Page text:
Seven Days Left to Live

by Published on

Hello Friends,

So, here’s what David Powell–the man the state of Texas will kill in Huntsville on June 15th–has me thinking about today.

If the death penalty is merely another form of justice that the state metes out; just another means of punishment that the American judicial system has at its disposal, then why can’t we SEE it?

I mean, it makes sense that we can’t WATCH people doing time in prison–because a key element of a prisoner’s punishment is his or her isolation from the world.

But other things–like community service, for instance–you can absolutely see. In fact, a key element of the punishment of community service is that it’s SO public. The experience is meant to shame you. That’s one of the reasons they make you wear that horrible orange track suit, and pick up garbage on the side of the road, rather than, say, work in a recycling plant. Because the whole situation’s intended to be so completely mortifying that you’ll never land yourself on the wrong side of the law ever again.

Likewise, the death penalty, as a form of punishment, is intended to prevent folks from killing each other.

Now, this is an extremely dubious concept that people argue back and forth about all the time. Because in a situation like David Powell’s, for instance–who was high as a kite on the night he committed murder thirty-two years ago–the idea of the death penalty as a crime deterrent certainly doesn’t hold water. Because you can’t tell me that screwed-up kids aren’t going to get hooked on drugs, and then commit violent crimes, all because they happen to live in a state with a death penalty.

But even though I don’t buy the concept of the death penalty as a crime deterrent, lots of other people do.  So, here’s my question. If it’s meant to deter crime, like making people pick up garbage on the side of the road, then why is it hidden away from the public eye?

Why don’t we have public executions, like most of the other countries that kill large numbers of their own citizens every year?  You know, wonderful, progressive democracies like Yemen and Saudi Arabia and Iran and Iraq.

Why don’t we behead people in public, like they do in Saudi Arabia?

Why don’t we televise executions, and put them on the evening news?

If the death penalty is meant to deter crime, then why don’t we really publicize it?

And if the reason for not televising it is because to do so would be uncivilized, and grotesque, and barbaric, then boy, that’s really something to consider.

Because how could witnessing the administration of justice be barbaric, if the means of administering that justice is not?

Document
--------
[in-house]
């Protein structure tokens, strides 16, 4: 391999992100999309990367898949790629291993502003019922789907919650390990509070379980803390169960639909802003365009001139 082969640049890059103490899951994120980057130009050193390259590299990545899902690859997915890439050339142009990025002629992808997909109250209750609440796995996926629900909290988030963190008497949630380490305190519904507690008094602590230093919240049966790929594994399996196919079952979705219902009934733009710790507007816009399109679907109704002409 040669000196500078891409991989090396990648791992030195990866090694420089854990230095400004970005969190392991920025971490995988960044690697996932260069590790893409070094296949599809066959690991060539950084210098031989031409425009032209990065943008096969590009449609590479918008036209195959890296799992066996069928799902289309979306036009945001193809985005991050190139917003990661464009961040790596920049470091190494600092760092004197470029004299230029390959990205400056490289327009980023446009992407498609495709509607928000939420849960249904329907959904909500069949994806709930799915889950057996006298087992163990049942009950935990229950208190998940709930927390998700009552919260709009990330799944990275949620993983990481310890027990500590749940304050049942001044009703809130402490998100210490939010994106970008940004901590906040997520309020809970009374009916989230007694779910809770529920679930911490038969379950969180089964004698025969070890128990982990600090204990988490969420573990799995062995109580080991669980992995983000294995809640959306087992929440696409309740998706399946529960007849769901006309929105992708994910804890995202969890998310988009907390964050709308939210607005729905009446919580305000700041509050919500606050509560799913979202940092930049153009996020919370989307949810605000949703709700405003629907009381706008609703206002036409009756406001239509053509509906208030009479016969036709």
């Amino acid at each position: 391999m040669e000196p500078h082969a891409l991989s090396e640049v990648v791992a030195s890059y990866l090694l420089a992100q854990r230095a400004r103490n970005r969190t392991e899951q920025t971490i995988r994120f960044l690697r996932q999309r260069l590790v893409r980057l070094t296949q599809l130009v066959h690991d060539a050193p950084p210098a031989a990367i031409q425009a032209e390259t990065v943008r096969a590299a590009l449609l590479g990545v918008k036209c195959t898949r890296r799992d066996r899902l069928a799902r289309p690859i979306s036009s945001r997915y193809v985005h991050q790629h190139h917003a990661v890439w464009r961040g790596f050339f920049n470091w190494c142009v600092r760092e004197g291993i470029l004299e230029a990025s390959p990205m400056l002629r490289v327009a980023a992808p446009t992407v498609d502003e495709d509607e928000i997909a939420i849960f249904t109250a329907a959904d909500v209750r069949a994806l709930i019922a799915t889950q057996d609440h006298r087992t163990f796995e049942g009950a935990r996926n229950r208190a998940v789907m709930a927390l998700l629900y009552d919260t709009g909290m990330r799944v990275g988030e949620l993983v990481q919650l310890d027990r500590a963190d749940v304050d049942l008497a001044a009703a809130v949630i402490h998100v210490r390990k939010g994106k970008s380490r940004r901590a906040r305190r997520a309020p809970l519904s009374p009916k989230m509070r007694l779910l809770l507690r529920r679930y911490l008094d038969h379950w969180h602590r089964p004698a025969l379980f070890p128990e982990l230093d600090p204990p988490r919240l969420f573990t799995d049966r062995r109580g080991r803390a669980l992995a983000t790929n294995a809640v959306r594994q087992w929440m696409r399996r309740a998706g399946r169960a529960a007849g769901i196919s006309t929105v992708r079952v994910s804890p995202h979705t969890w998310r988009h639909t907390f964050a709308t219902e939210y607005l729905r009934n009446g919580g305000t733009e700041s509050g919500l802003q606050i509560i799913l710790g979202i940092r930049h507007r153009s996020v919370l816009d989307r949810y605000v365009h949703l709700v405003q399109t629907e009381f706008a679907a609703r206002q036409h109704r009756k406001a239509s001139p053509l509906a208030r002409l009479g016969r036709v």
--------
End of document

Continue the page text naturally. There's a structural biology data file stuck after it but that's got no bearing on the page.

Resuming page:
I mean, don’t tell me that we’re trying to protect the privacy of the people being executed.  Because believe me, under the circumstances, they’ve got bigger fish to fry.

And don’t tell me that we’re trying to protect the privacy of the families of murder victims, because I think that many of them would be totally in favor of publicly executing their loved ones’ killers.

Actually, while the prospect of public beheadings in places like Saudi Arabia might sound incredibly distasteful, I think their version of the death penalty might possess a higher level of integrity than ours. After all, it’s all out in the open, isn’t it? All a matter of public knowledge.

Unlike our system–where prisoners are done away with during secret ceremonies, often under the cover of nightfall, behind high prison walls, by anonymous employees of the state.

I mean, I’m serious as a heart attack, folks.  Why is it appropriate for our government to perform any punishment on large numbers of its own citizens that, as a matter of general policy, we can’t witness?

I mean, so long as we’re proud of what our government is doing, and all.  So long as we believe that the death penalty is a fair and civilized form of administering justice.

And in the meantime, David Powell–who, thirty-two years ago, murdered Ralph Ablanedo, a police officer, husband, and father of two small children–has seven days left to live, before he’s poisoned to death by the state of Texas.

Love Y’all,

Robert

And here’s a clip from a movie about David:

http://www.youtube.com/watch?v=gI5c9zdajhs

And here’s a website devoted to David’s case: http://www.letdavidlive.org/

And here’s a link to Amnesty International’s clemency campaign on David’s behalf: http://takeaction.amnestyusa.org/siteapps/advocacy/index.aspx?c=jhKPIXPCIoE&b=2590179&template=x.ascx&action=14311


Contributing writer Robert Leleux is the author of two books, The Memoirs of a Beautiful Boy and The Living End: A Memoir of Forgetting and Forgiving.